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## Justification for the matching condition for the wave function at potential jumps. Why is it both restrictive enough and sufficiently general?

Consider Schrödinger's time-independent equation $$-\frac{\hbar^2}{2m}\nabla^2\psi+V\psi=E\psi.$$ In typical examples, the potential $V(x)$ has discontinuities, called potential jumps.

Outside these discontinuities of the potential, the wave function is required to be twice differentiable in order to solve Schrödinger's equation.

In order to control what happens at the discontinuities of $V$ the following assumption seems to be standard (see, for instance, Keith Hannabus' An Introduction to Quantum Theory):

Assumption: The wave function and its derivative are continuous at a potential jump.

Questions:

1) Why is it necessary for a (physically meaningful) solution to fulfill this condition?

2) Why is it, on the other hand, okay to abandon twofold differentiability?

Edit: One thing that just became clear to me is that the above assumption garanties for a well-defined probability/particle current.

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 You may want to look at en.wikipedia.org/wiki/Weak_solution – Willie Wong Jul 26 2010 at 13:11 Thanks Willie. This provides some explanation concerning my second question. – Rasmus Jul 26 2010 at 13:40 @Downvoter: Why did you downvote? – Rasmus Aug 20 2010 at 12:37

## 3 Answers

To answer your first question:

Actually the assumption is not that the wave function and its derivative are continuous. That follows from the Schrödinger equation once you make the assumption that the probability amplitude $\langle \psi|\psi\rangle$ remains finite. That is the physical assumption. This is discussed in Chapter 1 of the first volume of Quantum mechanics by Cohen-Tannoudji, Diu and Laloe, for example. (Google books only has the second volume in English, it seems.)

More generally, you may have potentials which are distributional, in which case the wave function may still be continuous, but not even once-differentiable.

To answer your second question:

Once you deduce that the wave function is continuous, the equation itself tells you that the wave function cannot be twice differentiable, since the second derivative is given in terms of the potential, and this is not continuous.

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Your first argument is not clear to me - I'll take a look at Cohen-Tannoudji. – Rasmus Jul 26 2010 at 15:23
The idea is the following: suppose that $V$ has isolated discontinuities and let $x_0$ be the location of one such discontinuity. Replace $V$ on $[x_0-\epsilon, x_0+\epsilon]$ with another potential which is continuous and which tends to $V$ as $\epsilon\to 0$. Then you show that the wave-function which solves the Schrödinger equation for this new potential tends in the limit as $\epsilon\to0$ to the wave-function you want and that in this limit the first derivative remains continuous. This is not really proven in Cohen-Tannoudji et al. but only sketched. The details are not hard, though. – José Figueroa-O'Farrill Jul 26 2010 at 16:56
There is a very clear physical reason why the wavefunction should be continuous: it's derivative is proportional to the momentum of the particle, so discontinuities imply that the state has an infinite-momentum component. – Jess Riedel Apr 27 2011 at 3:47

Since you talk about 'jump' discontinuities, I guess you are interested in a one dimensional Schroedinger equation, i.e., $x\in\mathbb{R}$. In this situation a nice theory can be developed under the sole assumption that $V\in L^1(\mathbb{R})$ (and real valued of course). By a nice theory I mean that the operator $-d^2/dx^2+V(x)$ is selfadjoint, with continuous spectrum the positive real axis, and (possibly) a sequence of negative eigenvalues accumulating at 0. Better behaviour can be produced by requiring that $(1+|x|)^a V(x)$ be integrable (e.g. for $a=1$ the negative eigenvalues are at most finite in number). If you are interested in this point of view, a nice starting point might be the classical paper by Deift and Trubowitz on Communications Pure Appl. Math. 1979. Notice that the solutions are at least $H^1_{loc}$ (hence continuous) and even something more.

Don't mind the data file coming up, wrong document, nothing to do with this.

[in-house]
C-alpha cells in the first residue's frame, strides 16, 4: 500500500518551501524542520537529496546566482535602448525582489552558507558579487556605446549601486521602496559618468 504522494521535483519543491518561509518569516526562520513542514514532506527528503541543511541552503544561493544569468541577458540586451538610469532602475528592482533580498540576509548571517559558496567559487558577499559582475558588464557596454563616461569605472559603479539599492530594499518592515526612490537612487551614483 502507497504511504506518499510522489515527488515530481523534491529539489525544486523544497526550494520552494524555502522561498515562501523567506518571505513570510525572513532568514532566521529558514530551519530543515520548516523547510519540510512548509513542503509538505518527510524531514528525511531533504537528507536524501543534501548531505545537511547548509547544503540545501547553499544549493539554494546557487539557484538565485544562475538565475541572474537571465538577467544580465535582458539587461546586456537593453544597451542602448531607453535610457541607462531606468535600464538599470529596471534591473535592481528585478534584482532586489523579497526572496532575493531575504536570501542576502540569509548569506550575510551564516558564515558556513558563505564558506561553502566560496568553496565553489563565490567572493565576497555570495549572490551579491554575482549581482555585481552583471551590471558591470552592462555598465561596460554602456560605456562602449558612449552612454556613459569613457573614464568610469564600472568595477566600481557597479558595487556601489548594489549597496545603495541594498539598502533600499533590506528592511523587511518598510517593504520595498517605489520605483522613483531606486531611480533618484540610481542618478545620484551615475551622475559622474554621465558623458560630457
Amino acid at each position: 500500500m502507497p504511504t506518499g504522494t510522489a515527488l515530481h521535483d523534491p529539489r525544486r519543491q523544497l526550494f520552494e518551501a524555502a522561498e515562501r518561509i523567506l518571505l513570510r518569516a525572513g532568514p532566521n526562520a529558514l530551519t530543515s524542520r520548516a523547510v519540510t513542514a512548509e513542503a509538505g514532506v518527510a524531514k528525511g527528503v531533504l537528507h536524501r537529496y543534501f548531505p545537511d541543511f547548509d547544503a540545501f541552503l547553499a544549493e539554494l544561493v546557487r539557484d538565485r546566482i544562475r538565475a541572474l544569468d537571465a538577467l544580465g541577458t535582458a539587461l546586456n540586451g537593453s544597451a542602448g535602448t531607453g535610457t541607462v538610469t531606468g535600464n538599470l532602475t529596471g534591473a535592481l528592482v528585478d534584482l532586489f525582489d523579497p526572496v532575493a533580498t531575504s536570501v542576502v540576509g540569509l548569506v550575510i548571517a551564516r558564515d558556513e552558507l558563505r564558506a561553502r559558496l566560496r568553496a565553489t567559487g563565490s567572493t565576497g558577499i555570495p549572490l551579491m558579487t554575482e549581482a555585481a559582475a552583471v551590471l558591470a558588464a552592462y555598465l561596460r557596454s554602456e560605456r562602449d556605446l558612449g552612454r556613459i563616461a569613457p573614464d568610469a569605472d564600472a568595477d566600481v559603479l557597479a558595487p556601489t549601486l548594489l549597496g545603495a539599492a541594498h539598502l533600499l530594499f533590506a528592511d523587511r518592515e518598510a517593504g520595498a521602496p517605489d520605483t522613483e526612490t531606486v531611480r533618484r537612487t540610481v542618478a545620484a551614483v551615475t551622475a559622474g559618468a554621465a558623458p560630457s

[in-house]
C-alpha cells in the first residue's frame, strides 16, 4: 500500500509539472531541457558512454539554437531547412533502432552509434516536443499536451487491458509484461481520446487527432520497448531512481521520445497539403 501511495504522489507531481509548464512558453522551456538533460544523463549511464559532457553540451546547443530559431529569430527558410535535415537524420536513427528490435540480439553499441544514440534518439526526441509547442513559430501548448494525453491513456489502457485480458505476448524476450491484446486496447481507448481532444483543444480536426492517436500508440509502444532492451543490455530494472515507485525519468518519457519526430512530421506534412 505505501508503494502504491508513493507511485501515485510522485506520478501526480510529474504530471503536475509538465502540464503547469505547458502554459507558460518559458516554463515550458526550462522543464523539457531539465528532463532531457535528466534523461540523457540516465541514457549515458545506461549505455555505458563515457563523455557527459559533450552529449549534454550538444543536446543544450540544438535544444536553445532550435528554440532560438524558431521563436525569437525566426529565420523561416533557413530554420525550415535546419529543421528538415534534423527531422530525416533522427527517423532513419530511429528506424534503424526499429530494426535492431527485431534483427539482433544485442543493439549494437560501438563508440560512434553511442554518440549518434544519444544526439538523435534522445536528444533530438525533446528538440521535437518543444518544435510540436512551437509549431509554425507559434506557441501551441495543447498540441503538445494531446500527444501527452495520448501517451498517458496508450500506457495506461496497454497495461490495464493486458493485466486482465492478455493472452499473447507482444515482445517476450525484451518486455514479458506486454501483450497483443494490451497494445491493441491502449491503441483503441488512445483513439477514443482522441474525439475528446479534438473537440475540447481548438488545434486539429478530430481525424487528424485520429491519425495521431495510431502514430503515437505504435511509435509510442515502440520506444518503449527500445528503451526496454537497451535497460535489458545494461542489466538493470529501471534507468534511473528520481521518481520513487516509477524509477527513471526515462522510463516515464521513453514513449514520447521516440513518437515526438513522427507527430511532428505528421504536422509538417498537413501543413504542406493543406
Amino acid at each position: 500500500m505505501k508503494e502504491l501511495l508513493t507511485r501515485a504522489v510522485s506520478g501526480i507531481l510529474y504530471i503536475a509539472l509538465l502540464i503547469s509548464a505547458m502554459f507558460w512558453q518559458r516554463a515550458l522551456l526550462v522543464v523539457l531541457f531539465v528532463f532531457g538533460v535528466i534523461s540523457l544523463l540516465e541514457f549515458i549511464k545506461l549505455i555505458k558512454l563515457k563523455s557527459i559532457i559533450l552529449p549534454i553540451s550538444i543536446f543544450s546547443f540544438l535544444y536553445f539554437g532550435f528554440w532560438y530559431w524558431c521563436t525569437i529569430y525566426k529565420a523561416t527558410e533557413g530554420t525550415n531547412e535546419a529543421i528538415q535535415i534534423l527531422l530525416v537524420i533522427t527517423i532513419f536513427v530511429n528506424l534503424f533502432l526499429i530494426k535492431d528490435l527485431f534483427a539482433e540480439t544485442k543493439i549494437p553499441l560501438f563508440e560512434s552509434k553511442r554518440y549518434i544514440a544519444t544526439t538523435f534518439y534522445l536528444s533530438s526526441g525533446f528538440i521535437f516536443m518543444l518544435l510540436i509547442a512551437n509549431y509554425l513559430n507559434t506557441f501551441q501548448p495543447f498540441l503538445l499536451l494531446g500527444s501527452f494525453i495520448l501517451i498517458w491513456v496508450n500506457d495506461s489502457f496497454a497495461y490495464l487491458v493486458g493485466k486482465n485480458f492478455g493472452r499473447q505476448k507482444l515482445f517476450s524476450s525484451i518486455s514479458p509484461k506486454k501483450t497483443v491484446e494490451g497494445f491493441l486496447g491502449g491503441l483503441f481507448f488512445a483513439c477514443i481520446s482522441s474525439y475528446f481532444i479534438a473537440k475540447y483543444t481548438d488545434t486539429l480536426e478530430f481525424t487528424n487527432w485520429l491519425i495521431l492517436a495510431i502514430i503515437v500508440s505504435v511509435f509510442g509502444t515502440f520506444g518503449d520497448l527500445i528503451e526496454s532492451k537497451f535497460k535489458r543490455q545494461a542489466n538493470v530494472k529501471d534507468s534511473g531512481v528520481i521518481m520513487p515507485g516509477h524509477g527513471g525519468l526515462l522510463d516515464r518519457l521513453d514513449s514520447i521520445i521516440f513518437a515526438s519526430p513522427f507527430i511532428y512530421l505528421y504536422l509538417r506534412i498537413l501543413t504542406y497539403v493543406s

A theory for the case $V$ = Dirac delta (or combination of a finite number of deltas) was developed by Albeverio et al.; the definition of the Schroedinger operator must be tweaked a little to make sense of it. This is probably beyond your interests.

Summing up, no differentiability at all is required on the potential to solve the equation in a meaningful way. However, I suspect that this point of view is too mathematical and you are actually more interested in the physical relevance of the assumptions.

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Here is a tangential response to your first question: sometimes these discontinuities do have physical significance and are not just issues of mathematical trickery surrounding pathological cases. Wavefunctions for molecular Hamiltonians become pointy where the atomic nuclei lie, which indicate places where the 1/r Coulomb operator becomes singular. There are equations like the Kato cusp conditions (T. Kato, Comm. Pure Appl. Math. 10, 151 (1957)) that relate the magnitude of the discontinuity at the nucleus to the size of the nuclear charge. I have heard this explained as a result of requiring the energy (which is the Hamiltonian's eigenvalue) to remain finite everywhere, thus at places where the potential is singular, the kinetic energy operator must also become singular at those places. Since the kinetic energy operator also controls the curvature of the wavefunction, the wavefunction at points of discontinuity must change in a nonsmooth way.

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